-- Robert Preidt
WEDNESDAY, Feb. 2 (HealthDay News) -- Electrical stimulation of
the brain can bring a flash of insight that can help people solve
new, difficult problems, research suggests.
Investigators in Australia found that volunteers who received
electrical stimulation of the brain's anterior temporal lobes were
three times more likely to be able to figure out a challenging,
unfamiliar problem than participants in a control group.
Many people have difficulty achieving creative leaps needed to
solve new problems because they tend to stick to strategies and
insights that have been successful before, study authors Richard
Chi and Allan Snyder, from the Center for the Mind at the
University of Sydney, explained in a news release from the Public
Library of Science.
The use of "transcranial direct current stimulation" temporarily
increases or decreases the activity of populations of brain cells,
the study authors said. This safe, noninvasive technique can be
used to manipulate the competition between the left and right
hemispheres of the brain by inhibiting and/or activating certain
networks, they explained.
According to Chi and Snyder, the right anterior temporal lobe is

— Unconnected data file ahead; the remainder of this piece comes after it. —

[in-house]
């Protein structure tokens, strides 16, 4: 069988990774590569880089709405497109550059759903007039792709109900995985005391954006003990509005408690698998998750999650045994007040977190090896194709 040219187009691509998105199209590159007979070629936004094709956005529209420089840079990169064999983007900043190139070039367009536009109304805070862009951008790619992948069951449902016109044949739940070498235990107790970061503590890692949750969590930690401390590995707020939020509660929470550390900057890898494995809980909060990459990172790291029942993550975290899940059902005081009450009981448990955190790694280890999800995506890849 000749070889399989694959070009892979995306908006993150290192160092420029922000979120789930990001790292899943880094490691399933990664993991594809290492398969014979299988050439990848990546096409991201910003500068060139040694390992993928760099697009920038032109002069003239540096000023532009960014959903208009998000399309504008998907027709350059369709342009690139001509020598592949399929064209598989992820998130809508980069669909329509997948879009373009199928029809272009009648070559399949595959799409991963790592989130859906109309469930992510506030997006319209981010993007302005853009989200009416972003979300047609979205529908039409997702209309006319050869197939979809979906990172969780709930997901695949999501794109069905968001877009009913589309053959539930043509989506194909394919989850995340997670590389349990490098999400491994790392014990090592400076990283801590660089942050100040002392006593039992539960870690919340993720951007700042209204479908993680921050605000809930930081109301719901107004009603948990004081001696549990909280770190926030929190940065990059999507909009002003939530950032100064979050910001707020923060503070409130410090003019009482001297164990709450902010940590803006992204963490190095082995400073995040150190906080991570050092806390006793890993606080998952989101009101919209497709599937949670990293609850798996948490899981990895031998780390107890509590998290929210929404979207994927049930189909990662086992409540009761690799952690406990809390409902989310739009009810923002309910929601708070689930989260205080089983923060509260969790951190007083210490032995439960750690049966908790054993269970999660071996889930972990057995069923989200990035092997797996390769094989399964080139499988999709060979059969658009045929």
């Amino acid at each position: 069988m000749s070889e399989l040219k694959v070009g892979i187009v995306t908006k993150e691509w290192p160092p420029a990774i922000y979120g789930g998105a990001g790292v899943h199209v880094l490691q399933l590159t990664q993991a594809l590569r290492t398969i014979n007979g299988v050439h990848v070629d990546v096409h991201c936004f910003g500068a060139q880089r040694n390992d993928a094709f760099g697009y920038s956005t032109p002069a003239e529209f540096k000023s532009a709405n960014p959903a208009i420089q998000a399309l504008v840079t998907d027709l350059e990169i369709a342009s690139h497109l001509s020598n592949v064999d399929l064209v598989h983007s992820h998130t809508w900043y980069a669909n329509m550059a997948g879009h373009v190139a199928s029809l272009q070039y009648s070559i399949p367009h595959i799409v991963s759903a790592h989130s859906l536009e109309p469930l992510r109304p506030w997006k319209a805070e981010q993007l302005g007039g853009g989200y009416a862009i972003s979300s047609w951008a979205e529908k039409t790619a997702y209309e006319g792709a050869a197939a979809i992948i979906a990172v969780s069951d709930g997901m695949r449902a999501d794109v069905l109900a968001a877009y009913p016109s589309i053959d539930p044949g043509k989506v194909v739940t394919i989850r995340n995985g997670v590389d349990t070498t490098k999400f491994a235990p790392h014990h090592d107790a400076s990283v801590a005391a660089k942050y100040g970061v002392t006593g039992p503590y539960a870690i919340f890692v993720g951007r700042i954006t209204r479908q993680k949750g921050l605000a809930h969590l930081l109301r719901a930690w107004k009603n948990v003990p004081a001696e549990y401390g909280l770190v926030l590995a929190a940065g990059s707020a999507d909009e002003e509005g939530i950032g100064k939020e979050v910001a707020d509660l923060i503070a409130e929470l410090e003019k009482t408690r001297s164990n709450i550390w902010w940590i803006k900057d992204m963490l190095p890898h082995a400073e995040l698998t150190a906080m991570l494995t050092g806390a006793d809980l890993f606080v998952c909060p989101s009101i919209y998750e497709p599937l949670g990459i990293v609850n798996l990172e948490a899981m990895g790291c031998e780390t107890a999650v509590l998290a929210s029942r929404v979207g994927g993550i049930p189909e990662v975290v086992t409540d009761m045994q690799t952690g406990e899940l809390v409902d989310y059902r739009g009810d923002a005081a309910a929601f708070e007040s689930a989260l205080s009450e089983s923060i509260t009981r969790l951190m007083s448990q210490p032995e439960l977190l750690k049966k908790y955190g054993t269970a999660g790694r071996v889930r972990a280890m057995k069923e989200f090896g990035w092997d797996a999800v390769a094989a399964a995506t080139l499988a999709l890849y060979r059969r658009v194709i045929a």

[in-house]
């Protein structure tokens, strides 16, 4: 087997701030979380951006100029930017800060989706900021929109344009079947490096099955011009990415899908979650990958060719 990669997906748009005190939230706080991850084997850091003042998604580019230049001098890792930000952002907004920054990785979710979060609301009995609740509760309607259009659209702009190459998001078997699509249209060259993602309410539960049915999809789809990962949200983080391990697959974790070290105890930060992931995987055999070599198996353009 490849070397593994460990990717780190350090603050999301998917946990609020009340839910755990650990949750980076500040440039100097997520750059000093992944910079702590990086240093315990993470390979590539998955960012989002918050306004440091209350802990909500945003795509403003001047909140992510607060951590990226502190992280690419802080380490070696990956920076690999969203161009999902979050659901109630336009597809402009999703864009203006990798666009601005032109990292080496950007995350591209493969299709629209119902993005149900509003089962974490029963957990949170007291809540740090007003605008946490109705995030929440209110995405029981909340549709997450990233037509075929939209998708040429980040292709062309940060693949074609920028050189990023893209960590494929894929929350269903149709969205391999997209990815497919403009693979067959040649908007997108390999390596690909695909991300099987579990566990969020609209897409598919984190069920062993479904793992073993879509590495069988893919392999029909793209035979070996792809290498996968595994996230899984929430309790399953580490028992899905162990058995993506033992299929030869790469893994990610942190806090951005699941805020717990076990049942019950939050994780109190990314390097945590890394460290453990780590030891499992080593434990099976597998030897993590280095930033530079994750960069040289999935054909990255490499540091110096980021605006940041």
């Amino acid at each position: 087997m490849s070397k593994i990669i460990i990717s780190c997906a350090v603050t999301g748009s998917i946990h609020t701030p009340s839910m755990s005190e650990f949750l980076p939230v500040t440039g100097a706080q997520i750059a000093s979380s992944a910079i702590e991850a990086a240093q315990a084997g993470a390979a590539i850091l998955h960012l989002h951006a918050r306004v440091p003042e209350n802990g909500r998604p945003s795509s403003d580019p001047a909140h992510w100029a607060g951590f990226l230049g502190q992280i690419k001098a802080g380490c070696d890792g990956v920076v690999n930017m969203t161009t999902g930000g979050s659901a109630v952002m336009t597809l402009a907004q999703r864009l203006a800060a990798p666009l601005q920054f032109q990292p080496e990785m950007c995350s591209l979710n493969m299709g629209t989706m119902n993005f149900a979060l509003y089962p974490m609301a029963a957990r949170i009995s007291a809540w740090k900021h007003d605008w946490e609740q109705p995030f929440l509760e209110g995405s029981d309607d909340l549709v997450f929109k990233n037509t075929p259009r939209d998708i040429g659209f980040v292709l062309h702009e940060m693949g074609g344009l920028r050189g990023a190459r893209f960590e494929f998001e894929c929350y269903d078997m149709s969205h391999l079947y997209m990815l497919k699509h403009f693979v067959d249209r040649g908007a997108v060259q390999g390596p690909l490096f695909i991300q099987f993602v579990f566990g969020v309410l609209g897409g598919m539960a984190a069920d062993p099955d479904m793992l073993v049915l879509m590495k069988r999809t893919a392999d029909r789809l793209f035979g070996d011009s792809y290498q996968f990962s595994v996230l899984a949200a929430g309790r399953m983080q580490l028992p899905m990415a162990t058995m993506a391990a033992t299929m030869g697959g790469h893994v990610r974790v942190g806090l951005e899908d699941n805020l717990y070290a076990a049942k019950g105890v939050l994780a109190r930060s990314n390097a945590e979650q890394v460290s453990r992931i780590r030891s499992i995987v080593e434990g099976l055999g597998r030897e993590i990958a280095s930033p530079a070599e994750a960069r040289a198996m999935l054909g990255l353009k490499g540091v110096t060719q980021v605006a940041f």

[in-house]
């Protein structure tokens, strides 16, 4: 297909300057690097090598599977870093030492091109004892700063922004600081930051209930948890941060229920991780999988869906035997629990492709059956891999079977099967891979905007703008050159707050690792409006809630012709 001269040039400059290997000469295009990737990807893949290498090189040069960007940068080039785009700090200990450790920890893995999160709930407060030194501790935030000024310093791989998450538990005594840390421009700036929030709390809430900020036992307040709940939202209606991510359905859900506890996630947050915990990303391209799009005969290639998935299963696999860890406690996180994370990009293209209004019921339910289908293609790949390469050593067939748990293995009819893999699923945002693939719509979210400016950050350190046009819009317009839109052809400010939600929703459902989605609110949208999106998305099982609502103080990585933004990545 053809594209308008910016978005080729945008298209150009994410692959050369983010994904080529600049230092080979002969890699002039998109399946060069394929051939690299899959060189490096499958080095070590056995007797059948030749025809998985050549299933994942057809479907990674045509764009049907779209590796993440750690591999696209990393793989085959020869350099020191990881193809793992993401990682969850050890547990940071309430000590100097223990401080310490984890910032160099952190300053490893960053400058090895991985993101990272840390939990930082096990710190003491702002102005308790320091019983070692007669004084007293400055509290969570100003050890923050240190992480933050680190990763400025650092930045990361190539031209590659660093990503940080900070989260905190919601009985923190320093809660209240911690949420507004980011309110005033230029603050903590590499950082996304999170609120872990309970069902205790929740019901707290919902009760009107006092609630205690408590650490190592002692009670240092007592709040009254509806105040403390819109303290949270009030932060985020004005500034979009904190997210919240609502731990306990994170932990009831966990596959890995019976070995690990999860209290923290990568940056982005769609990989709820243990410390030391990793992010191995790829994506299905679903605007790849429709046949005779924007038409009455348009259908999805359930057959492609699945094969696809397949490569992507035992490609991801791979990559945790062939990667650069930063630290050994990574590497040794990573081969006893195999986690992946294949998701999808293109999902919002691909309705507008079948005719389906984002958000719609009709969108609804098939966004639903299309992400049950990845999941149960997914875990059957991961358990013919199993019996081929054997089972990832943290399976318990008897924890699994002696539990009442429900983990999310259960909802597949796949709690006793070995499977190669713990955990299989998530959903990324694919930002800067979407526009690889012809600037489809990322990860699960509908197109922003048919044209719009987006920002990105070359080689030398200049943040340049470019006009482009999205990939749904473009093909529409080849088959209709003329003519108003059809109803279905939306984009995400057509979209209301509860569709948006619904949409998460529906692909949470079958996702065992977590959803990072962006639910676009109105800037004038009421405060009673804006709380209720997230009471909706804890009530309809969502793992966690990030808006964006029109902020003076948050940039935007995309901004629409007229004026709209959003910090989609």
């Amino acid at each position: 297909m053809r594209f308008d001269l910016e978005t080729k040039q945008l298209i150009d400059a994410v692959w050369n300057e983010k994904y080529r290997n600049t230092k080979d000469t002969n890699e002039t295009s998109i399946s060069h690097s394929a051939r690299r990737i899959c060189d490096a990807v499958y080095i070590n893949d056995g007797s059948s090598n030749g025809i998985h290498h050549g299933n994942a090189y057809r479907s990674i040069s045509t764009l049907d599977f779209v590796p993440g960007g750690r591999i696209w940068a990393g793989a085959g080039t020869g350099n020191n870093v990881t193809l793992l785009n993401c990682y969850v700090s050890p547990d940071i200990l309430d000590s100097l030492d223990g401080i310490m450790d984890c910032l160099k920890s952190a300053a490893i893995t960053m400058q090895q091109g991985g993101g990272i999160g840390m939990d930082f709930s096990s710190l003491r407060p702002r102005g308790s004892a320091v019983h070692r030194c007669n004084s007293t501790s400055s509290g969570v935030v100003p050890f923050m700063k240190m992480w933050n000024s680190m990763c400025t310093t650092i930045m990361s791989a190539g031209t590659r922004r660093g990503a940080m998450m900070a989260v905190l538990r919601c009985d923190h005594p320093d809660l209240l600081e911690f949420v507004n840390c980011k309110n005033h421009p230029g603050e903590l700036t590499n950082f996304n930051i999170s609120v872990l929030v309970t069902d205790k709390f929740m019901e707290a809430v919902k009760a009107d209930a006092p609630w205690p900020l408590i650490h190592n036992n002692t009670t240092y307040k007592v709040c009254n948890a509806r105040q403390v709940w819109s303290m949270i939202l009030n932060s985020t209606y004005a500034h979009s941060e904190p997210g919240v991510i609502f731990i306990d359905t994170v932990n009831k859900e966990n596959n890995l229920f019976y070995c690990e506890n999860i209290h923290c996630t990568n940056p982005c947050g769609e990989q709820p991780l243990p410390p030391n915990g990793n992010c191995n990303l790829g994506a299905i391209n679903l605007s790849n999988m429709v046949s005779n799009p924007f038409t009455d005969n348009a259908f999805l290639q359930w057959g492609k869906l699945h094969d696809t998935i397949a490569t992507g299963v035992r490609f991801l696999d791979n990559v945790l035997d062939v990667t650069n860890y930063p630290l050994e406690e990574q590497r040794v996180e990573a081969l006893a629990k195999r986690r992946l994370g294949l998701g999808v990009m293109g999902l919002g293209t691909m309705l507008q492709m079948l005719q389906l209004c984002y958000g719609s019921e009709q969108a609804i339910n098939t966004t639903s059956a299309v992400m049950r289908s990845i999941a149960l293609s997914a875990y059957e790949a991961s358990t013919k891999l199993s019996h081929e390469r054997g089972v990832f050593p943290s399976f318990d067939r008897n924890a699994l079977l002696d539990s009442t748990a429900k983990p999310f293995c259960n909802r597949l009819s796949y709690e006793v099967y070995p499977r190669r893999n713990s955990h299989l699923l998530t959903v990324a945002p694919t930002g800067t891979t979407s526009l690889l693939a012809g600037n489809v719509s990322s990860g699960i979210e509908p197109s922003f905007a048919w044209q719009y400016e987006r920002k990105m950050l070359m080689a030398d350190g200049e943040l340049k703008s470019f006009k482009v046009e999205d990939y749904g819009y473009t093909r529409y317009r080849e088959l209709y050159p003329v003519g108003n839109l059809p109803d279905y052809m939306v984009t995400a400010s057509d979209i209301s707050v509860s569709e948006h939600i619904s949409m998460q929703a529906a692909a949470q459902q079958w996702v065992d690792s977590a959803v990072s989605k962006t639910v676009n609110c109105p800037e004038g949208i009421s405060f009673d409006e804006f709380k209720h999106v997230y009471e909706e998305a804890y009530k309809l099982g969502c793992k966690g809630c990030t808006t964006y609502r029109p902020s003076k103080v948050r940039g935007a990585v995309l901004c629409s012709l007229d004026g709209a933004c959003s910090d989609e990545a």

associated with insight or finding new meaning, and the inhibition
of activity in the left anterior temporal lobe can lead to thinking
that is less likely to be influenced by preconceptions. However,
the authors noted that more research is needed.
The study is published online Feb. 2 in the journal
Whole Brain Atlas explains more about the anatomy
of the brain.
Please be aware that this information is provided to supplement the care provided by your physician. It is neither intended nor implied to be a substitute for professional medical advice. CALL YOUR HEALTHCARE PROVIDER IMMEDIATELY IF YOU THINK YOU MAY HAVE A MEDICAL EMERGENCY. Always seek the advice of your physician or other qualified health provider prior to starting any new treatment or with any questions you may have regarding a medical condition.
Copyright © EBSCO Publishing. All rights reserved.